According to him, the policy when implemented would go along to revamp the country’s agric sector.
Dr. Gatsi explained what has accounted for the agric sector’s abysmal performance, saying the 0.04 per cent growth means the agric output contribution to GDP does not perform well.
This may be due to many factors which will include the introduction of new activities into the basket of items that contribute to the GDP, he added.
Besides, the poor showing of the agric sector may also due to dwindling donor support to the sector, delay in releasing donor support to the agric sector, late arrival of agric equipment, among other factors.
“It also implies while services and natural resources sectors continue to perform very well, there is the need to redefine the areas in agric that need special and immediate attention.
Also there is the need to consciously direct the benefit of the services sector to the agric sector”.
For instance, there is the need to revamp interest of private capital to agric financing as well as directing simple and modern ICT technologies to agric, Dr Gatsi indicated.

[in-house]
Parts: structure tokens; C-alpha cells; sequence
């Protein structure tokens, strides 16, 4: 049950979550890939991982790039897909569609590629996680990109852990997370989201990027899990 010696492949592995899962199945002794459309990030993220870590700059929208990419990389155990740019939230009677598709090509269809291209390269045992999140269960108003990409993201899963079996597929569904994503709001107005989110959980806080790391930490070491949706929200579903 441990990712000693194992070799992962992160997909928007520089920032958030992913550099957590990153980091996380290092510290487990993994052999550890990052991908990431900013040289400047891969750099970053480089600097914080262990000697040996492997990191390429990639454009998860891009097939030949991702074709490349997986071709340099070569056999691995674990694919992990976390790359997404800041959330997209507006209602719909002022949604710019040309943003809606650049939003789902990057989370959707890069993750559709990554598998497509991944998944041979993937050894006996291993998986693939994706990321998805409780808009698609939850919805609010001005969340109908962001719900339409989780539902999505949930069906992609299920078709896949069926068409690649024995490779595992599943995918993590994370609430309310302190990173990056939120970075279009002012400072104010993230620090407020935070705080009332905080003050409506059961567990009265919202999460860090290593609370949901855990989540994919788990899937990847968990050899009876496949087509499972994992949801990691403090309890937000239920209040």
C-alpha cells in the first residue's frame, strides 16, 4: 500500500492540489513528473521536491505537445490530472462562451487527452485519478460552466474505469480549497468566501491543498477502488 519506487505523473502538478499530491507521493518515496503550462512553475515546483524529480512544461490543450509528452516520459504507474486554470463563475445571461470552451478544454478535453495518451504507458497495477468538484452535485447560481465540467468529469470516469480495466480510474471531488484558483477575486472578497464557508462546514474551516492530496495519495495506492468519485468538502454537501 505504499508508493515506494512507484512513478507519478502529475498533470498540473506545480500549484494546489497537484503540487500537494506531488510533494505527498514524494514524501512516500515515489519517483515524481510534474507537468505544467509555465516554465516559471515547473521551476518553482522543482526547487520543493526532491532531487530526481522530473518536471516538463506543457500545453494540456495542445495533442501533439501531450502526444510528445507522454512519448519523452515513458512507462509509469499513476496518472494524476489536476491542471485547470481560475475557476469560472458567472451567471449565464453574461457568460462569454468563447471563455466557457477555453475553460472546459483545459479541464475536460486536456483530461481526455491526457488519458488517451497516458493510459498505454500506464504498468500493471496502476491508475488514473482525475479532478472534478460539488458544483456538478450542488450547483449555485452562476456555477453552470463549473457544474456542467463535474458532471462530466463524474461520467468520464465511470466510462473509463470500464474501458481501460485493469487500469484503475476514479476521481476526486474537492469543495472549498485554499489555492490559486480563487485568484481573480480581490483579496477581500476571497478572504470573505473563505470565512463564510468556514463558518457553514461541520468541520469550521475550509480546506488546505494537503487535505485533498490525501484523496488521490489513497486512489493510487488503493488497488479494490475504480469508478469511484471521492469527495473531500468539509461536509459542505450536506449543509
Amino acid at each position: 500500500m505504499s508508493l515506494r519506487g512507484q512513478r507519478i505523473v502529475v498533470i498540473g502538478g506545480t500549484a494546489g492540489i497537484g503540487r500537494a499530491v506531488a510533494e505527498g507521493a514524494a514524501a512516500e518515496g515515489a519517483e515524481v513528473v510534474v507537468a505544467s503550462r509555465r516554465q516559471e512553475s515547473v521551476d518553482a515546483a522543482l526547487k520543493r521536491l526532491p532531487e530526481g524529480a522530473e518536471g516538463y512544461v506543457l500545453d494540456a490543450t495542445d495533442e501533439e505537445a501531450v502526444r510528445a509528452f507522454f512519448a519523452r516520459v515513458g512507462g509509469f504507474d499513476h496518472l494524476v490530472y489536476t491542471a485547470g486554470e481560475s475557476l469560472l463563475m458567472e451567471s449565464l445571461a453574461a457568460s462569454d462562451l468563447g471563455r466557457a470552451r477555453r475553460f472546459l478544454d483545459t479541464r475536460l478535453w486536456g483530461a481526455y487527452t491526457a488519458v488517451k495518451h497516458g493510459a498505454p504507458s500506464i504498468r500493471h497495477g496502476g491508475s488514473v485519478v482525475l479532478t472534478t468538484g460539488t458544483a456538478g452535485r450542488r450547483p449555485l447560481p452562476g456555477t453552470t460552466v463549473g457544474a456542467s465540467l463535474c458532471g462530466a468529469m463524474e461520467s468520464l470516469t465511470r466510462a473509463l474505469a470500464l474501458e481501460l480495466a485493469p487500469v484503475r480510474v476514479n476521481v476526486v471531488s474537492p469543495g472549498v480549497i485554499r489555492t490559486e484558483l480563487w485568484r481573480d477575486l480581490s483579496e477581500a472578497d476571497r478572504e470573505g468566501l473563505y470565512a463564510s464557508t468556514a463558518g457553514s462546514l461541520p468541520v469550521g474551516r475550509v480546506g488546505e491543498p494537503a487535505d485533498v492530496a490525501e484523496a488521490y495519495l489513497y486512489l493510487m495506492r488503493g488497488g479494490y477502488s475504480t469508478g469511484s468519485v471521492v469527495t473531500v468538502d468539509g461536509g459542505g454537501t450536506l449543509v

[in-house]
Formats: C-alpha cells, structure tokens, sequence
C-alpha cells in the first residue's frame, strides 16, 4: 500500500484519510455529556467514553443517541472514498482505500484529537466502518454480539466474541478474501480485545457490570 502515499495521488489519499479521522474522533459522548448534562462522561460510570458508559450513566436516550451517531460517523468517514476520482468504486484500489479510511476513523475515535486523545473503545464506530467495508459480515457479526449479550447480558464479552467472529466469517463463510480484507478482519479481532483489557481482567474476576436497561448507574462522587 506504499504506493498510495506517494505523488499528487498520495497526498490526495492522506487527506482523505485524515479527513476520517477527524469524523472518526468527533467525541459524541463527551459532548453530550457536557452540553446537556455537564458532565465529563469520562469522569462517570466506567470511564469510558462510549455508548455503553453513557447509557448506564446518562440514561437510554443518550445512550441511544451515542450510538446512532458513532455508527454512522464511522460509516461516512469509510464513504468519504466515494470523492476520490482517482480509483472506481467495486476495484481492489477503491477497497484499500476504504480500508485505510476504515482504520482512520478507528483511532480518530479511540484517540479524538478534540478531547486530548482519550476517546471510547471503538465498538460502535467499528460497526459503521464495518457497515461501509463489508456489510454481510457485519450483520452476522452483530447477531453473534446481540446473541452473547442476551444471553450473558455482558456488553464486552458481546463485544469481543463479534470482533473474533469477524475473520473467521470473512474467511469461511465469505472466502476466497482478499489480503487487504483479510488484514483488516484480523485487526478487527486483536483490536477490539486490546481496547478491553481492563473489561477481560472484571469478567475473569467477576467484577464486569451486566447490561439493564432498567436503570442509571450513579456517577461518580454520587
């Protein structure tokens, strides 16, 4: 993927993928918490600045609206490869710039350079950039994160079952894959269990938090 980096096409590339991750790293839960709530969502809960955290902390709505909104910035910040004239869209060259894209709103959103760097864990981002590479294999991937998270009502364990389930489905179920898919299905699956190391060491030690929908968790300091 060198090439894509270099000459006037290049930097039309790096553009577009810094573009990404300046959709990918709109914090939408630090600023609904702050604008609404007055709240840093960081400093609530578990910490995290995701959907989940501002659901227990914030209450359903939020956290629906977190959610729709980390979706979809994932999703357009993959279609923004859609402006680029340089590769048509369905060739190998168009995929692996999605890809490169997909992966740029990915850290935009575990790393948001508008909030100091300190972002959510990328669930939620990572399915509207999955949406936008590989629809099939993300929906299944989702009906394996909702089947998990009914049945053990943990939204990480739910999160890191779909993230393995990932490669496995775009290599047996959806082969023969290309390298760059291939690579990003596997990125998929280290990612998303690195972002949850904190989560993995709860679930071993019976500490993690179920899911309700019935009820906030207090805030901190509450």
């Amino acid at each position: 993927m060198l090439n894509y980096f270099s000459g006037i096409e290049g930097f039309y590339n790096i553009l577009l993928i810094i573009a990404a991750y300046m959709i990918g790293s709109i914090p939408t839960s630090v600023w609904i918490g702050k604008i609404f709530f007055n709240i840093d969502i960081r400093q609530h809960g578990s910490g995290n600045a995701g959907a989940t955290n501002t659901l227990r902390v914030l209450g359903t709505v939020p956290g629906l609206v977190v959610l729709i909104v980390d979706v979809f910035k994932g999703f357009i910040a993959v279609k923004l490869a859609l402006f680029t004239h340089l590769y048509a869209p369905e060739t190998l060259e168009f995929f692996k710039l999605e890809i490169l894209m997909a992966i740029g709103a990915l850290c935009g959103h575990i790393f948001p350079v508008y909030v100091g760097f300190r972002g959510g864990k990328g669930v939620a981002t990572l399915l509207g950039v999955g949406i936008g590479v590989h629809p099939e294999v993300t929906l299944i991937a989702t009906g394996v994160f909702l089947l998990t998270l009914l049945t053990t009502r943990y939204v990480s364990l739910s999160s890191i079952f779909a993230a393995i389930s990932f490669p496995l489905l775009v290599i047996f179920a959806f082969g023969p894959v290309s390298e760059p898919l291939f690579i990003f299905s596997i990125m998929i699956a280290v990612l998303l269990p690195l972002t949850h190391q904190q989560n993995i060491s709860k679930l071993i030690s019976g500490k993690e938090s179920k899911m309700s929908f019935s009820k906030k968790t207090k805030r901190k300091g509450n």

When asked does the 0.04 per cent growth mean that our agric sector is in disarray? The senior Finance lecturer of the UCC answered: “It means that when you compare the agric output to other sectors that is the effect on GDP. But it does not mean that production is not taking place in the country”.
It also means that some negative development took place within the period. For instance, distribution of fertilizers to farmers, poor rainfall pattern, and general difficulties in accessing funds were pronounced during the period, Dr. Gatsi further explained.
For the country to get out of the 0.04 per cent, he advised: “We should improve on the agric financing, improve on technical support to farmers, improve on road infrastructure in farming communities, and provision of irrigation facilities”.
Dr. Gatsi was quick to add that there should be a general policy to aggressively attract private investment in agric because with appropriate technology and investment 15% of those who invest in agric can produce three times the current production of all farmers in the country.
Agric needs huge financial investment and deployment of effective technology, so government should focus on creating the enabling environment to attract private investment to agric, he stated.